As you sit by the fire enjoying your glass of mulled wine and mince pie, now is a good time to start planning your garden for next year – and there are plenty of ideas out there.
Here’s just a few of the latest books to provide inspiration.
One of this autumn’s most talked-about botanical books is The Cabaret of Plants: Botany and the Imagination by Richard Mabey (Profile, £20), which draws on plants in history, art and literature. Mabey, author of Flora Britannica, explores plants that have awoken our sense of wonder and changed our ideas about science and beauty. Picked from every walk of life, the self-contained chapters feature everything from weeds to water lilies, featuring high-quality prints and drawings.
Find out the intricacies of how flowers communicate with their pollinators in award-winning wildlife photographer Heather Angel’s dazzling tome, Pollination Power (Kew, £25). Through her stunning photography, see how plants use colour, shape and guiding lines to attract insects and birds, which often gather nectar in most unusual ways.
The Private Gardens of England, edited by Tania Compton (Constable, £75), is a glorious celebration of the art of gardening through some of the country’s hidden horticultural jewels. Some 35 English private gardens, thoughtfully selected by the writer and designer Compton, are vividly described in the words of their owners, who bring an astonishing sense of intimacy to their own creations, as well as their collaborations with some of the leading garden designers of today.
Grow Your Own
If you’re thinking of getting an allotment in the New Year, or you’re wondering what to grow on your existing plot, The RHS Allotment Handbook & Planner (Octopus, £12.99) is an invaluable guide to help you choose. Experts from the Royal Horticultural Society take all abilities through the different stages, and the book includes a planner.
Anyone looking for inspirational design will welcome The Art of Gardening by R William Thomas (Timber, £25), which focuses on Chanticleer, a 37-acre public garden in Pennsylvania, renowned for encouraging experimentation – including a fantasy garden, formal borders and woodland shades. Readers will learn how to make the most of a landscape’s natural features, integrating structures and creating themes to tie areas together, as well as tips on the right plants for specific purposes.
If you’ve never grown plants of any sort, bag a copy of Frances Tophill’s First-Time Gardener: How To Plan, Plant and Enjoy Your Garden (Kyle, £16.99). Whether you’ve bought your first home, are new to renting or just feel that you should do something about the jungle outside your door, Frances will help you to create an original garden, from the initial site survey through to the design, hard and soft landscaping, building, planting and aftercare.
If you want to dig out some fascinating facts about gardening, look no further than The Sceptical Gardener (Icon, £12.99) by The Telegraph’s columnist Ken Thompson. He answers questions like “how can a gardener improve the flavour of their veg?” and “what do bees do that improves strawberries?” It’s a dip-in miscellany of gardening titbits.
Good Enough to Eat
This knobbly swollen root, which looks a bit like an oversized turnip, is delicious mashed with potato and garlic or grated over winter salads. Its flavour is very similar to that of celery, but celeriac is more hardy than its cousin and can be harvested from October throughout the winter months. It is best sown in a frost-free greenhouse or on a windowsill in pots in a propagator in March. Transfer single seedlings to larger pots when they are big enough to handle, maintaining temperatures of 15-18C and plant outside after the last frosts. Grow on in full sun, if possible, in fertile, moisture-retentive soil rich in organic matter. Keep the soil moist throughout the seasons and mulch before summer. When the plants are mature, remove the outer leaves as they fall, exposing the crown. Harvest from October to March, covering the celeriac with straw during the winter months.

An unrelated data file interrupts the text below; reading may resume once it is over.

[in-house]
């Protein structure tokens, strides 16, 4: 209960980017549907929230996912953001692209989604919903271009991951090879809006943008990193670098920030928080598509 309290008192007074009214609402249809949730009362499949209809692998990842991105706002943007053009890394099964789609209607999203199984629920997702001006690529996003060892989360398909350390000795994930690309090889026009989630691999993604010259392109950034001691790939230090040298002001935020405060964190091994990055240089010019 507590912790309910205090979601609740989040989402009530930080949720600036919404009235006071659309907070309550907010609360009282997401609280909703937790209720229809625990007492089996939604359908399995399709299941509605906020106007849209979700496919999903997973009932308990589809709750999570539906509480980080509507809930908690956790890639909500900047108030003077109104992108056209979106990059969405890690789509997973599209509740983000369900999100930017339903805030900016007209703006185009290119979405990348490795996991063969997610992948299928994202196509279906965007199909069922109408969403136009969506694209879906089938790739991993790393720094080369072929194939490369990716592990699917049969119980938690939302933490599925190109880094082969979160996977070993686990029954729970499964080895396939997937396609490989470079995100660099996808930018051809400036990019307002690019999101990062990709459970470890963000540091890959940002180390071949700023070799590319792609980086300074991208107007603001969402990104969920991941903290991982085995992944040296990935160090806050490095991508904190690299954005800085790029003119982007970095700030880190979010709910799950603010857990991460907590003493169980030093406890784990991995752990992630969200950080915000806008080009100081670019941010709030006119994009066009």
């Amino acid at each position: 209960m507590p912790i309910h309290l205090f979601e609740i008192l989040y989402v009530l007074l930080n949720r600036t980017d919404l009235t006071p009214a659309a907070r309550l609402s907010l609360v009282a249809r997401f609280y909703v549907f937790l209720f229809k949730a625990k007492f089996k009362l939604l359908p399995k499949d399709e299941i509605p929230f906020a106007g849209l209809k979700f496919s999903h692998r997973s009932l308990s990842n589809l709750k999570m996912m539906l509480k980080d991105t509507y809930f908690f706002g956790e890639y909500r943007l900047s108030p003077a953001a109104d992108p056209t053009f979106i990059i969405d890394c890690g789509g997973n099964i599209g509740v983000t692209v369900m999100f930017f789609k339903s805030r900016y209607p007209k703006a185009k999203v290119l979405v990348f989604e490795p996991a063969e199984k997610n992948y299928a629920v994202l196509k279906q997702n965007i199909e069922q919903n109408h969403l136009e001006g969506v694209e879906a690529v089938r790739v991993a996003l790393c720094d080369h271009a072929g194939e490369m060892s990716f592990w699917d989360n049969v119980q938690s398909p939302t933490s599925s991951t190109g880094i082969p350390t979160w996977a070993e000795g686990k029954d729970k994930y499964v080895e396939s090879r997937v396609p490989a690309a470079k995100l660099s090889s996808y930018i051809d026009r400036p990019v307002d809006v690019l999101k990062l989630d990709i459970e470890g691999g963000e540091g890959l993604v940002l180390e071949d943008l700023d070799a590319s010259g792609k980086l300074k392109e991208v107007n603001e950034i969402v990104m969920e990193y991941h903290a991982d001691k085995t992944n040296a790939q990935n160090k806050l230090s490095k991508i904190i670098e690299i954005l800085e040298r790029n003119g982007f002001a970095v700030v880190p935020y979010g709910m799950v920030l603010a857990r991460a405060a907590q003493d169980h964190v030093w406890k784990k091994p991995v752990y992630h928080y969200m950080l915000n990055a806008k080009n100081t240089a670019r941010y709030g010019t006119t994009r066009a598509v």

Best of the Bunch
Orchids have become increasingly popular in the last decade as most of the popular types in this country are not difficult to maintain. They also add a touch of elegance over the festive season. The most popular orchid pot plant is the phalaenopsis, which can produce flower spikes in any season, usually reflowering within the year. They grow best in indirect sun, with daytime temperatures above 20°C and not below 16°C at night. Water thoroughly once a week, plunging the pot into water so roots absorb the moisture, but keeping the surface dry. Drain thoroughly for 15 minutes and put back in their resting place. Orchids can be repotted every other year between March and June, but not in flower. When they’ve finished blooming, cut the flowering stem with secateurs just above the second node from the base of the plant.
What to do this week
If any of your pansies have the fungal disease pansy sickness, in which the whole plant turns yellow and dies off, dispose of the plants and the soil, as the disease is carried in the soil.
Prune birch and acers while they are dormant to stop the wounds bleeding sap and weakening the plant.
Shred the prunings from ornamental plants and fruit trees and bushes.
Bring bay trees grown in pots indoors or move them to a sheltered position.
Continue to harvest Brussels sprouts, parsnips and leeks.
Plan any landscaping jobs which you are going to undertake next year.
If soil is workable, continue winter digging.
Fork over vacant ground to reduce the chance of pests.
Prevent the pond from freezing over by floating a tennis ball on the surface or melting a hole by standing a hot saucepan on it for a few minutes, to allow an air hole for fish to breathe.
View this article and more at the Belfast Telegraph.